House Bill 674: Keeping Students on Campus
House Bill 674 (“HB 674”) has two parts:
(1) it adds Texas Education Code (“TEC”) § 37.005(c), which prohibits out-of-school suspension (“OSS”) for students below 3rd grade, with some exceptions; and
(2) it adds TEC § 37.0013, POSITIVE BEHAVIOR PROGRAM, which authorizes districts to create new disciplinary alternatives for students below 3rd grade who engage in conduct eligible for OSS under the district’s Student Code of Conduct (“SCOC”).
No OSS for students below 3rd grade, unless…
HB 674 applies beginning with the 2017-2018 school year. It prohibits districts from placing students below 3rd grade in OSS, unless the student, while on school property or attending a school-sponsored or school-related activity, engages in conduct that contains the elements of:
- a weapons offense under Texas Penal Code § 46.02 (Unlawful Carrying Weapons) or 46.05 (Prohibited Weapons)
- sexual assault
- aggravated assault
- aggravated sexual assault
- selling, giving, or delivering to another person or possessing, using, or being under the influence of marijuana, a controlled substance, a dangerous drug, or an alcoholic beverage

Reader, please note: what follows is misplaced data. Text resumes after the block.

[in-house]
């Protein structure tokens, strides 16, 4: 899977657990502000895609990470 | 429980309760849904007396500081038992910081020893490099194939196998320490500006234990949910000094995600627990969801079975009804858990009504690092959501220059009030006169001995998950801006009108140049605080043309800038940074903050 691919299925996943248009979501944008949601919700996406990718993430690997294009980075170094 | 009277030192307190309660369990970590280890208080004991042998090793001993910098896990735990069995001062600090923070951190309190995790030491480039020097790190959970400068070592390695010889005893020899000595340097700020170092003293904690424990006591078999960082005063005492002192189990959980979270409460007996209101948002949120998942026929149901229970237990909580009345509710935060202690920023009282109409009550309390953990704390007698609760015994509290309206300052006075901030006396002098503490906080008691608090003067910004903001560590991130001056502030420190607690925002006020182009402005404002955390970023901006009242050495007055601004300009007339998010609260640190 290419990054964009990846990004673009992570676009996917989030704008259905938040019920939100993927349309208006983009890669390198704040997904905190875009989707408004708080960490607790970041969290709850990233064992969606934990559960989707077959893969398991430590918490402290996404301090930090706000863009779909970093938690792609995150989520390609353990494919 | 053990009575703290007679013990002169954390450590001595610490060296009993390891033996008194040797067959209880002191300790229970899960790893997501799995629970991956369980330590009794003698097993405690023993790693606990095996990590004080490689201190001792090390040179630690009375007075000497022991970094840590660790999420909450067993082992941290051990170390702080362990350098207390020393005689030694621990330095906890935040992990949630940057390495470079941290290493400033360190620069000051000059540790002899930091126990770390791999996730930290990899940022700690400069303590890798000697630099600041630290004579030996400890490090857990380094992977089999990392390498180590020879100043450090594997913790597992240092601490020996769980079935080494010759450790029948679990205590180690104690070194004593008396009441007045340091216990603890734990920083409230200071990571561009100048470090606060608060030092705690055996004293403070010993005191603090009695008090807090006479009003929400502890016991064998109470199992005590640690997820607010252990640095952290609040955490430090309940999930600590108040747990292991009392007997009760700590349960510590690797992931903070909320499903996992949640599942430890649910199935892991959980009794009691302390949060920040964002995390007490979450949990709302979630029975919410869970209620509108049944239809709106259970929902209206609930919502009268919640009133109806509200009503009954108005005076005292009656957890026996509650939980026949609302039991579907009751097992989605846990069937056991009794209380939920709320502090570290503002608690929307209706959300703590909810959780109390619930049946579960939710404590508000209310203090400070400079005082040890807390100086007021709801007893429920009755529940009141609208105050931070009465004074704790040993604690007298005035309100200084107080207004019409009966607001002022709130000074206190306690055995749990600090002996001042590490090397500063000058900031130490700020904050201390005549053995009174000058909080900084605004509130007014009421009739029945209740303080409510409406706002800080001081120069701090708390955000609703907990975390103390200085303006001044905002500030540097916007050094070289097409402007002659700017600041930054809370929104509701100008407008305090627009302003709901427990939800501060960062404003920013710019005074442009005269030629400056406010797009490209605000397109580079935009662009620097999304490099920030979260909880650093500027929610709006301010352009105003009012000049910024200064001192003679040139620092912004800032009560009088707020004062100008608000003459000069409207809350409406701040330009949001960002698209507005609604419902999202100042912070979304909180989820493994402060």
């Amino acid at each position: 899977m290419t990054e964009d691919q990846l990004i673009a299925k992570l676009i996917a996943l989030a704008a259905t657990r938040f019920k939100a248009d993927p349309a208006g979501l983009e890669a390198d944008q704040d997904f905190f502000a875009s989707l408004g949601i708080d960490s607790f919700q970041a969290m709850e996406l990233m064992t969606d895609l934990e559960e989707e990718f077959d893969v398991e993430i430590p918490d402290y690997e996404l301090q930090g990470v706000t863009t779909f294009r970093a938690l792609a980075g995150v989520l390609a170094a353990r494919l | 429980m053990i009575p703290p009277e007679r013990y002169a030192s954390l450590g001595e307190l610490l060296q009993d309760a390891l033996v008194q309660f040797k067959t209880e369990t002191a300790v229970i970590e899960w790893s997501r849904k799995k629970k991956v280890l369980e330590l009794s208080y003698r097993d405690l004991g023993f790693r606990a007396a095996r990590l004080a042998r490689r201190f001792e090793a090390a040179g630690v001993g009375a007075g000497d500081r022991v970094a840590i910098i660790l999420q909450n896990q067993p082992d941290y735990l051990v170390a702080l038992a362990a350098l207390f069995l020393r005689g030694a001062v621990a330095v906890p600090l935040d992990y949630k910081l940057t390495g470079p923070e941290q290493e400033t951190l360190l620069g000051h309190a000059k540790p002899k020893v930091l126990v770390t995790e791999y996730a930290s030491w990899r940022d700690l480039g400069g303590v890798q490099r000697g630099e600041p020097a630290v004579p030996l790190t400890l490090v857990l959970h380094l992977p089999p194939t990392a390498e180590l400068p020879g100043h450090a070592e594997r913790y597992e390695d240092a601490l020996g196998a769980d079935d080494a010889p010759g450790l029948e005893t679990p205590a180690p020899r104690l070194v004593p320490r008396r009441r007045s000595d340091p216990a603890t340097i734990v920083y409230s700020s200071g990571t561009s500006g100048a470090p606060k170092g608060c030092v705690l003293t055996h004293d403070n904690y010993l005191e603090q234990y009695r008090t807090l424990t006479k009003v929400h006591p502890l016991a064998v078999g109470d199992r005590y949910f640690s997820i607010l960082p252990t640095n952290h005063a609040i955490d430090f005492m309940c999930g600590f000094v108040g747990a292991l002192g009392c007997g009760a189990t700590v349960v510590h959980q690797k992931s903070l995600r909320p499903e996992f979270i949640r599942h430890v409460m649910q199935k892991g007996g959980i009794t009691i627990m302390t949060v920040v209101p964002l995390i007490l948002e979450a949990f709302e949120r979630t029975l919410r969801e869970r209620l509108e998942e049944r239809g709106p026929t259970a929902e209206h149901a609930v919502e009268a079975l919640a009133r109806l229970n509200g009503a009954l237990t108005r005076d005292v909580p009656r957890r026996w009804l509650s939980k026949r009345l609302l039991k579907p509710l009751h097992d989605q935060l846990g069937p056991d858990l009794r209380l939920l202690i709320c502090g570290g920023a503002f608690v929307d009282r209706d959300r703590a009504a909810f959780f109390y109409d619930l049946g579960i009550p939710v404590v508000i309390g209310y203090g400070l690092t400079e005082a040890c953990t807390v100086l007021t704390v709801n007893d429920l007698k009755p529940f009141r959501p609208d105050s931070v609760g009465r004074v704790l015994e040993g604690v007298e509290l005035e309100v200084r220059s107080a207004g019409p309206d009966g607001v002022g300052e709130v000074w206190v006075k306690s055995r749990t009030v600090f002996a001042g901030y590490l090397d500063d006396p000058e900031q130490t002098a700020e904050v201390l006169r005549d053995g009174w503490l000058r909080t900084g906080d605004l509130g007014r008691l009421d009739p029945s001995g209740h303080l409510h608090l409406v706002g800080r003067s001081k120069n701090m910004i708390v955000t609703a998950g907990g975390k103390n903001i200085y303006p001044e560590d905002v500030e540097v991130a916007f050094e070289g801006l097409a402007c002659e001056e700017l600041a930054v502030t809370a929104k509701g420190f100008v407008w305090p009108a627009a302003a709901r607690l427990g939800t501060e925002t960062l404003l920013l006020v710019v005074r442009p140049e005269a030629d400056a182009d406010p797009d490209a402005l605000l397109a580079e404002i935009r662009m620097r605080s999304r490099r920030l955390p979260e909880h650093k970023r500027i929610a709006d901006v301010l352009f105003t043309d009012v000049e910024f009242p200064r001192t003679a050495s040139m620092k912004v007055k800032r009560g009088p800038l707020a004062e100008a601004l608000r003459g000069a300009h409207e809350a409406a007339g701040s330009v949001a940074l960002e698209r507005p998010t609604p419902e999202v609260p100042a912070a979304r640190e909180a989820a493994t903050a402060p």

Positive Behavior Programs
HB 674 also provides districts with the authority to create Positive Behavior Programs and train staff regarding disciplinary alternatives for students below 3rd grade. In consultation with a district’s campus behavior coordinators and Regional Education Service Center representatives, a district may now create disciplinary alternatives for students below 3rd grade who violate the SCOC and, in accordance with the new TEC § 37.005(c) discussed above, cannot be placed in OSS. Such programs must:
(1) be age-appropriate and research-based;
(2) provide models for positive behavior;
(3) promote a positive school environment;
(4) provide alternative disciplinary courses of action that do not rely on the use of in-school suspension, OSS, or placement in a DAEP to manage student behavior; and
(5) provide behavior management strategies, including:
(A) positive behavioral intervention and support;
(B) trauma-informed practices;
(C) social and emotional learning;
(D) a referral for services, as necessary; and
(E) restorative practices.
If you or your staff have questions about this new law, or would like training related to any of these issues, the attorneys at Leasor Crass stand ready to assist.